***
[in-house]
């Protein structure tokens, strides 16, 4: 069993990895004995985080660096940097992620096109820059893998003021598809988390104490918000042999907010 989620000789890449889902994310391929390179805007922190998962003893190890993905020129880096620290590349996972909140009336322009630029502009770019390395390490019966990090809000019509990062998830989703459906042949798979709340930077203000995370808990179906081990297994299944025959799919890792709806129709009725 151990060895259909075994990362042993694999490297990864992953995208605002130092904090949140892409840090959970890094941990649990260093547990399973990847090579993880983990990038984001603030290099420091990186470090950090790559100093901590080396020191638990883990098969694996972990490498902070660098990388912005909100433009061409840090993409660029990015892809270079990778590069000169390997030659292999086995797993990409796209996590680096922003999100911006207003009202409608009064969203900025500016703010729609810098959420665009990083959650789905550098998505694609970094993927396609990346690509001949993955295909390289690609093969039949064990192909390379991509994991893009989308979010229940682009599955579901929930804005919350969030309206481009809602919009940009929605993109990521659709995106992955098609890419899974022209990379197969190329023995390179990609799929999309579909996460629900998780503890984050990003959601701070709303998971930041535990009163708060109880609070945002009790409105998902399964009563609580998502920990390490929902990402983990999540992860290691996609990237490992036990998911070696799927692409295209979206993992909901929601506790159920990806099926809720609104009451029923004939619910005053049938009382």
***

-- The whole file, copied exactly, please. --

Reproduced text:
[in-house]
């Protein structure tokens, strides 16, 4: 069993990895004995985080660096940097992620096109820059893998003021598809988390104490918000042999907010 989620000789890449889902994310391929390179805007922190998962003893190890993905020129880096620290590349996972909140009336322009630029502009770019390395390490019966990090809000019509990062998830989703459906042949798979709340930077203000995370808990179906081990297994299944025959799919890792709806129709009725 151990060895259909075994990362042993694999490297990864992953995208605002130092904090949140892409840090959970890094941990649990260093547990399973990847090579993880983990990038984001603030290099420091990186470090950090790559100093901590080396020191638990883990098969694996972990490498902070660098990388912005909100433009061409840090993409660029990015892809270079990778590069000169390997030659292999086995797993990409796209996590680096922003999100911006207003009202409608009064969203900025500016703010729609810098959420665009990083959650789905550098998505694609970094993927396609990346690509001949993955295909390289690609093969039949064990192909390379991509994991893009989308979010229940682009599955579901929930804005919350969030309206481009809602919009940009929605993109990521659709995106992955098609890419899974022209990379197969190329023995390179990609799929999309579909996460629900998780503890984050990003959601701070709303998971930041535990009163708060109880609070945002009790409105998902399964009563609580998502920990390490929902990402983990999540992860290691996609990237490992036990998911070696799927692409295209979206993992909901929601506790159920990806099926809720609104009451029923004939619910005053049938009382």